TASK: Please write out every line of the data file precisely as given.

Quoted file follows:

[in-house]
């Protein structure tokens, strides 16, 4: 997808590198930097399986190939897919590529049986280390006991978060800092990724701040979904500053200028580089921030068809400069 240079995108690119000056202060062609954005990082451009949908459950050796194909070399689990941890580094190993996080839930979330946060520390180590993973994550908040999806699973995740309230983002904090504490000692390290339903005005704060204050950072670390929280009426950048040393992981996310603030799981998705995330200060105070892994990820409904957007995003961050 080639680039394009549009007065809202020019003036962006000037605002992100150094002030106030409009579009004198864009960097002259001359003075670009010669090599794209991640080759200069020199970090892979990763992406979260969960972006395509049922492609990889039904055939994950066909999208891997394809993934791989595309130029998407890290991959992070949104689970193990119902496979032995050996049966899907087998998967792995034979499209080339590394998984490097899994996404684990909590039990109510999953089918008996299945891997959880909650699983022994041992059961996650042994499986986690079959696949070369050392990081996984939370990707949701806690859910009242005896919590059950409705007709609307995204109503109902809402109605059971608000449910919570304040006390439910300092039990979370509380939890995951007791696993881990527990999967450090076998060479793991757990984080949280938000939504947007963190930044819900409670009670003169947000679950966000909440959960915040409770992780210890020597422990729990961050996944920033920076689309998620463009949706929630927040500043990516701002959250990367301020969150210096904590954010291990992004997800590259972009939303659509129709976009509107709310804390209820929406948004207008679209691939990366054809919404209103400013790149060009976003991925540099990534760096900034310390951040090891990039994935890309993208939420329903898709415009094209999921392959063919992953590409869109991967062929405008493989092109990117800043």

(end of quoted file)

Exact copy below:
[in-house]
């Protein structure tokens, strides 16, 4: 997808590198930097399986190939897919590529049986280390006991978060800092990724701040979904500053200028580089921030068809400069 240079995108690119000056202060062609954005990082451009949908459950050796194909070399689990941890580094190993996080839930979330946060520390180590993973994550908040999806699973995740309230983002904090504490000692390290339903005005704060204050950072670390929280009426950048040393992981996310603030799981998705995330200060105070892994990820409904957007995003961050 080639680039394009549009007065809202020019003036962006000037605002992100150094002030106030409009579009004198864009960097002259001359003075670009010669090599794209991640080759200069020199970090892979990763992406979260969960972006395509049922492609990889039904055939994950066909999208891997394809993934791989595309130029998407890290991959992070949104689970193990119902496979032995050996049966899907087998998967792995034979499209080339590394998984490097899994996404684990909590039990109510999953089918008996299945891997959880909650699983022994041992059961996650042994499986986690079959696949070369050392990081996984939370990707949701806690859910009242005896919590059950409705007709609307995204109503109902809402109605059971608000449910919570304040006390439910300092039990979370509380939890995951007791696993881990527990999967450090076998060479793991757990984080949280938000939504947007963190930044819900409670009670003169947000679950966000909440959960915040409770992780210890020597422990729990961050996944920033920076689309998620463009949706929630927040500043990516701002959250990367301020969150210096904590954010291990992004997800590259972009939303659509129709976009509107709310804390209820929406948004207008679209691939990366054809919404209103400013790149060009976003991925540099990534760096900034310390951040090891990039994935890309993208939420329903898709415009094209999921392959063919992953590409869109991967062929405008493989092109990117800043």